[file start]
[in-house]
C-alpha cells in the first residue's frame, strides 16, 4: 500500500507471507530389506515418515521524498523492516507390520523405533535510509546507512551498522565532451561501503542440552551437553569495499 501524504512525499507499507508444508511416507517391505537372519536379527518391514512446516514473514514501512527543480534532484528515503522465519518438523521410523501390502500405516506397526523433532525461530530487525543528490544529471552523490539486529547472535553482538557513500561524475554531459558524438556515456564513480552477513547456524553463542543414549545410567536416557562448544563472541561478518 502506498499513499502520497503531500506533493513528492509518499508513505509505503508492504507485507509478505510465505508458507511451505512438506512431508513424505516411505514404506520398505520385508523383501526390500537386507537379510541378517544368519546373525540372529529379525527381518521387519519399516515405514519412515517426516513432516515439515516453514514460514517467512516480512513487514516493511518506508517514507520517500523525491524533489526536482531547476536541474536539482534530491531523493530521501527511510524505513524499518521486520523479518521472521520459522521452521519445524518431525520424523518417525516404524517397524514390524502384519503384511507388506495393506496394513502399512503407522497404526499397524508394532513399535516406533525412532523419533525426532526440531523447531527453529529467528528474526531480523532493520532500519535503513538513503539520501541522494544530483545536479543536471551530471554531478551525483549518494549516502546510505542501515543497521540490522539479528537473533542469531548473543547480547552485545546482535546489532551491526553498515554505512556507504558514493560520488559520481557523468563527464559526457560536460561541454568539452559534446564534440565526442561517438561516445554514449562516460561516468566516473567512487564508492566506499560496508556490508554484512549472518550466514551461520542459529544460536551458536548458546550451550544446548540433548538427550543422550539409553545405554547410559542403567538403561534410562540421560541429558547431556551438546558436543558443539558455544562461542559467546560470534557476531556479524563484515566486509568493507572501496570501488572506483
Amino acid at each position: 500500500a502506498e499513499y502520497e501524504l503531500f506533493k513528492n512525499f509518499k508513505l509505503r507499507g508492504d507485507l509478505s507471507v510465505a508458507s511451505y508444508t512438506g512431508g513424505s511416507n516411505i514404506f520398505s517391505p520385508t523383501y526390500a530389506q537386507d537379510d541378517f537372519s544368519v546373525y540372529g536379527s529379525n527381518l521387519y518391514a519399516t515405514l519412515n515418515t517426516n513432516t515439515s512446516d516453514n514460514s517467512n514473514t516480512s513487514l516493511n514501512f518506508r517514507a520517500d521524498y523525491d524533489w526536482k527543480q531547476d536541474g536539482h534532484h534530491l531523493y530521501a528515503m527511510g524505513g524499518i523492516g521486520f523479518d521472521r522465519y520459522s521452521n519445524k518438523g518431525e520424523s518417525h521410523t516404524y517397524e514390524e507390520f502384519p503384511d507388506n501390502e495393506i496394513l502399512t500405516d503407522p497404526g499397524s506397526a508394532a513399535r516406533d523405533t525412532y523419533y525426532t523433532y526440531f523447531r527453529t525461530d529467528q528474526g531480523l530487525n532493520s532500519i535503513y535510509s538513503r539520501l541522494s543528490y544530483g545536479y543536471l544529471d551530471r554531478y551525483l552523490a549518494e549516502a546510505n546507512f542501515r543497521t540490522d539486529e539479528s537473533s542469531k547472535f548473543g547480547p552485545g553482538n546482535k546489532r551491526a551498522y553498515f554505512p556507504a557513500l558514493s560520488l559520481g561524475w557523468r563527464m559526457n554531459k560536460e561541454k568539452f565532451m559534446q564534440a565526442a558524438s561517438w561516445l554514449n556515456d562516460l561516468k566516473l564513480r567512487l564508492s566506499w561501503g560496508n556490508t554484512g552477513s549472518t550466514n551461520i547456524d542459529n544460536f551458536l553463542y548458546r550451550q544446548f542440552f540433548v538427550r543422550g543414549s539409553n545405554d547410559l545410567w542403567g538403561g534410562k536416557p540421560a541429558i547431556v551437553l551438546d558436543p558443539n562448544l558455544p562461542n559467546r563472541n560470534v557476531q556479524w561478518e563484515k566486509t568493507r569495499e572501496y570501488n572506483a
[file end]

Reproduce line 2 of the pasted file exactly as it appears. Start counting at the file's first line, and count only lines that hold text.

C-alpha cells in the first residue's frame, strides 16, 4: 500500500507471507530389506515418515521524498523492516507390520523405533535510509546507512551498522565532451561501503542440552551437553569495499 501524504512525499507499507508444508511416507517391505537372519536379527518391514512446516514473514514501512527543480534532484528515503522465519518438523521410523501390502500405516506397526523433532525461530530487525543528490544529471552523490539486529547472535553482538557513500561524475554531459558524438556515456564513480552477513547456524553463542543414549545410567536416557562448544563472541561478518 502506498499513499502520497503531500506533493513528492509518499508513505509505503508492504507485507509478505510465505508458507511451505512438506512431508513424505516411505514404506520398505520385508523383501526390500537386507537379510541378517544368519546373525540372529529379525527381518521387519519399516515405514519412515517426516513432516515439515516453514514460514517467512516480512513487514516493511518506508517514507520517500523525491524533489526536482531547476536541474536539482534530491531523493530521501527511510524505513524499518521486520523479518521472521520459522521452521519445524518431525520424523518417525516404524517397524514390524502384519503384511507388506495393506496394513502399512503407522497404526499397524508394532513399535516406533525412532523419533525426532526440531523447531527453529529467528528474526531480523532493520532500519535503513538513503539520501541522494544530483545536479543536471551530471554531478551525483549518494549516502546510505542501515543497521540490522539479528537473533542469531548473543547480547552485545546482535546489532551491526553498515554505512556507504558514493560520488559520481557523468563527464559526457560536460561541454568539452559534446564534440565526442561517438561516445554514449562516460561516468566516473567512487564508492566506499560496508556490508554484512549472518550466514551461520542459529544460536551458536548458546550451550544446548540433548538427550543422550539409553545405554547410559542403567538403561534410562540421560541429558547431556551438546558436543558443539558455544562461542559467546560470534557476531556479524563484515566486509568493507572501496570501488572506483